As a financial impact on the appraised value of a home, gardens and landscaping are practically worthless. But that doesn’t mean that they don’t impact a home’s sale price, it’s saleability or the homeowners’s enjoyment of the property.
Extensive gardens can be a lot of work and money. A minimalist garden can be a tasteful and upscale way to have your cake and eat it to: inexpensive beauty with low maintenance. Today we turn to the experts at Architectural Digest and Julie Ferris to walk us through making a decision on a minimalist garden.
When it comes to gardens, ornate displays with manicured hedges have been the gold standard throughout history. (One word: Versailles.) But more recently, minimalist designs have made the jump from interiors and taken root outside. “Looking at your garden should not make you think of your to-do list,” says Julie Farris, a New York–based landscape designer who has made a name for herself with her understated plans. “It should actually be the opposite. A minimalist garden can be powerful and beautiful without demanding too much of you in the way of upkeep and money.” We couldn’t agree more.
Here are some tips on how to maintain a streamlined aesthetic in your outdoor space, whether you’ve got a small urban terrace or a more sprawling tract.
Decide If It Makes Sense For You
“The choice of whether to have a minimalist garden really does depend on personal style, as well as the architectural style of your home. The flow from inside to outside should feel seamless, so if you have a modern aesthetic, a minimalist garden can be a natural outdoor extension of your interior look. You also need to consider your actual lifestyle rather than your idealized version of it. If your life involves kids, dogs, or both, designing to accommodate things like storage, irrigation, a barbecue, a place to sit, and shade are important. It should be beautiful, of course, but it should also be inviting and comfortable.”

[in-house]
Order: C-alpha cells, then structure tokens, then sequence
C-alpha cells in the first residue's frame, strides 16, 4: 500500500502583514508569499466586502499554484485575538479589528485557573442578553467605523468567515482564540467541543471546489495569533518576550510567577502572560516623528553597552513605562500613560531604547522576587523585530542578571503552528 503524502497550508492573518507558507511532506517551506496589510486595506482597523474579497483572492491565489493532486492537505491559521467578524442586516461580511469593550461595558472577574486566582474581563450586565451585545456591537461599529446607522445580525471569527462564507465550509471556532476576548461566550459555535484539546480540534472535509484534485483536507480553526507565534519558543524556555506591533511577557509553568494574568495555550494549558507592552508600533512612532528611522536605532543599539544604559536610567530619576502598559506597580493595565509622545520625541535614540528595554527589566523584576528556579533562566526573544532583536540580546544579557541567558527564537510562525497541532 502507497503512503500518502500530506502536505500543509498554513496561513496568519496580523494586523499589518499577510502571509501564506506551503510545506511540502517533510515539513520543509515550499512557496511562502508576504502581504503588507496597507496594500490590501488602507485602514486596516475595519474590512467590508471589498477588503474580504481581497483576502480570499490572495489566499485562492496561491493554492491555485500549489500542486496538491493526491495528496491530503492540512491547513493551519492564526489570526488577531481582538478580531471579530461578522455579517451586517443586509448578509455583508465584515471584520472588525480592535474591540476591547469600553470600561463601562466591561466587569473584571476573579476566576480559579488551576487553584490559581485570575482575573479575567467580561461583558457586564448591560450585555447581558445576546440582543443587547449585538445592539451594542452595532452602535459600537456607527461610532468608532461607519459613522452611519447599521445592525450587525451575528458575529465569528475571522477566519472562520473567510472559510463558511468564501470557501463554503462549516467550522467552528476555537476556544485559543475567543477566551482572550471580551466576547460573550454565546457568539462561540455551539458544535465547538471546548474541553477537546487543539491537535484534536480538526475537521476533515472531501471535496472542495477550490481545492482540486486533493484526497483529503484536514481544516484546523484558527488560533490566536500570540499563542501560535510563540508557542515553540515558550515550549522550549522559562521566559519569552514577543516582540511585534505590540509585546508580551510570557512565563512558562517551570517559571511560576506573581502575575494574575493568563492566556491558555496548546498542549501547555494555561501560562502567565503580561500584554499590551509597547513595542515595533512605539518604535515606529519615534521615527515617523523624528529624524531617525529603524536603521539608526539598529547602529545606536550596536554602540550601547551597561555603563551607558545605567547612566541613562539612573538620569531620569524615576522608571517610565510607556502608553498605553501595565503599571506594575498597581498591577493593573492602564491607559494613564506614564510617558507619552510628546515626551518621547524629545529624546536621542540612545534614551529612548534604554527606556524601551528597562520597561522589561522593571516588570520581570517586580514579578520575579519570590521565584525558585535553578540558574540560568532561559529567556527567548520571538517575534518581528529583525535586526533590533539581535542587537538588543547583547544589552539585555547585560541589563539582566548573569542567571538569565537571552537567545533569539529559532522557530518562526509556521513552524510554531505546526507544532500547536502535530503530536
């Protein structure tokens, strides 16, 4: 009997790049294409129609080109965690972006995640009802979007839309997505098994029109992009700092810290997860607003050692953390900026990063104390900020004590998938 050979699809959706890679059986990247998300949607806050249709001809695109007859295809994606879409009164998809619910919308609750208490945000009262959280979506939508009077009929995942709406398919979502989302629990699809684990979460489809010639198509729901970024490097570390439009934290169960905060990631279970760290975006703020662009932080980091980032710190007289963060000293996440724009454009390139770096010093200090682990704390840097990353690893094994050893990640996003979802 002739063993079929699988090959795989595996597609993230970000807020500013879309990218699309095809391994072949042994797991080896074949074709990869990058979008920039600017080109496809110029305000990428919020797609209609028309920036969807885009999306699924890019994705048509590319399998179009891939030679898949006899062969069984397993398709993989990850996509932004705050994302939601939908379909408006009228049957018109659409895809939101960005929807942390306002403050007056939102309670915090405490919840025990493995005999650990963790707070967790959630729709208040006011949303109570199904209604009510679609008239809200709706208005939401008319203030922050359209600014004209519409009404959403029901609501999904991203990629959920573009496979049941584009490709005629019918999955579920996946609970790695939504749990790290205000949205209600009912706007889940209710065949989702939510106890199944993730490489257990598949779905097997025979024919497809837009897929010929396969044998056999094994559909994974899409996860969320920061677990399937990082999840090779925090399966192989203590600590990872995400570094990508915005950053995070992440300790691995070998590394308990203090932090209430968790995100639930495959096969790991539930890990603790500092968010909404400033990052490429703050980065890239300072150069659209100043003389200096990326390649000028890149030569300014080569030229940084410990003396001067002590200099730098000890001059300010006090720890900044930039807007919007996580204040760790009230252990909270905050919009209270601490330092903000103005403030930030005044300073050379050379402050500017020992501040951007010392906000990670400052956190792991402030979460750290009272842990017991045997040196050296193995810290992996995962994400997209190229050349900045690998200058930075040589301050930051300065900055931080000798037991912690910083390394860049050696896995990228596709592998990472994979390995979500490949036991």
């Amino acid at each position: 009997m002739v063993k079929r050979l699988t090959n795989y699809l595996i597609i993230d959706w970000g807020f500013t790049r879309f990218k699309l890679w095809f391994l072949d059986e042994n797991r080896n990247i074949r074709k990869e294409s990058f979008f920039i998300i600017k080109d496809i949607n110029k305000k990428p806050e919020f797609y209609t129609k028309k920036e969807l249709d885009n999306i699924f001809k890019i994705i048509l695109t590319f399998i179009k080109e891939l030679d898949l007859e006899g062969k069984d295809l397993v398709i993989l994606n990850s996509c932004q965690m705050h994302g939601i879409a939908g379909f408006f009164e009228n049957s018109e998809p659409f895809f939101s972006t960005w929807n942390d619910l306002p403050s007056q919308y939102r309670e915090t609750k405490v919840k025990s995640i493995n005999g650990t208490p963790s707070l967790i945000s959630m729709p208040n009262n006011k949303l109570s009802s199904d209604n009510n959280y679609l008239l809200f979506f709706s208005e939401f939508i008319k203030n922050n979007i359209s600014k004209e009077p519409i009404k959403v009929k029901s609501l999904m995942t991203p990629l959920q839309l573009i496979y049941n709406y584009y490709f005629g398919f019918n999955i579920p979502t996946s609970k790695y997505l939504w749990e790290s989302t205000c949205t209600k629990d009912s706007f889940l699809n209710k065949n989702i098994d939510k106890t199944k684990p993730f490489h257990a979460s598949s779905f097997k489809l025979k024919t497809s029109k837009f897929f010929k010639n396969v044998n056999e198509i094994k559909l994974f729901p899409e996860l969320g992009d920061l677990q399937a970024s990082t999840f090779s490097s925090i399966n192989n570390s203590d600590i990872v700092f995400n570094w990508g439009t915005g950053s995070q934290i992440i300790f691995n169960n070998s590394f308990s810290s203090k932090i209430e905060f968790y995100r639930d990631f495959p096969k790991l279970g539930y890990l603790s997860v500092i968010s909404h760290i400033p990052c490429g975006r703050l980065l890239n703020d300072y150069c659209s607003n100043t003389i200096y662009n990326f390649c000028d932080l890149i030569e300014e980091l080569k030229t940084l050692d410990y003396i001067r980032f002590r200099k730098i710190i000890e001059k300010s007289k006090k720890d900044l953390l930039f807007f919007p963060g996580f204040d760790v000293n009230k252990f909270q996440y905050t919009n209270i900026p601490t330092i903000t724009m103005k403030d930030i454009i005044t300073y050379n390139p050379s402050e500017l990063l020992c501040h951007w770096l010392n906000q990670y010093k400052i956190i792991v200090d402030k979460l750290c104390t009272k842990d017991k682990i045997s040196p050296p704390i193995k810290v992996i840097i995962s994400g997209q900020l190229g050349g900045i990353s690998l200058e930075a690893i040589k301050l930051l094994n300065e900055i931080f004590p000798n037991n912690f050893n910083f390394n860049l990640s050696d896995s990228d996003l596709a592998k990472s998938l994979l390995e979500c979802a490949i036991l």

Plot out Your Space
“Urban backyards are great canvases for minimalist gardens because they can become quiet and enclosed mini-natural escapes within the busy city context. Plus, I think it’s easier to create a minimalist garden in a small space. I like to borrow from the Japanese tradition of visualizing gardens as miniaturized nature, because they do it best: the balance they achieve by pairing plants in twos, threes, fives, and sevens; an understanding of scale; the use of stone, moss, and evergreens—all can make a space feel timeless.”
Choose Your Materials ~ Wisely
“I generally choose enduring materials that can hold their own in a balanced composition. For example, in the garden shown, I used limestone for the patio, steel for the planter, and gravel, bamboo, and boxwood in an asymmetrical composition. Each material is extremely hardy and weather-resistant, and has a distinct and compelling color and texture that can stand on its own. Believe it or not, I use synthetic lawn quite often in urban gardens because it is green all the time, requires practically no maintenance since it’s recycled plastic—so it’s sustainable—and, if edged well, can look quite modern. It’s also dog- and child-friendly, and mosquitos don’t like it as much as a real lawn, either.”
Create Boundaries ~ More than Personal Space
“Edging and the definition of form is an important characteristic in a garden. I like using steel edging that has a substantial thickness (one-fourth inch) to separate materials and specifically define planting beds. With that thickness, they don’t warp or bend over time. I personally like more muted natural hardscape materials like wood, granite, limestone, and bluestone so that the plants can be in relief against this kind of quiet backdrop.”
Plant the Seeds ~ Metaphorically and Literally
“An obvious benefit of a minimalist garden is that you have fewer plants to worry about, but this can be a double-edged sword, because the plants you do choose need to provide structure and perform throughout the year, so the pressure is on. I love deciduous trees with unusual branching and bark like the crepe myrtle, stewartia, and the birch; ornamental grasses like Nasella, Calamagrostis ‘Karl Foerster,’ Pennisetum, and Deschampsia; and perennial flowers like echinacea, with large seed heads, have a presence even when they go dormant. Some people don’t like plants that look ‘dead’ in winter, but I believe that one reason to live in a climate with four distinct seasons is that you actually get to see plants express this very seasonality. For those who prefer an all-season greenness, evergreens like boxwood, bamboo, laurels, and pines are some of my favorite go-to plants.”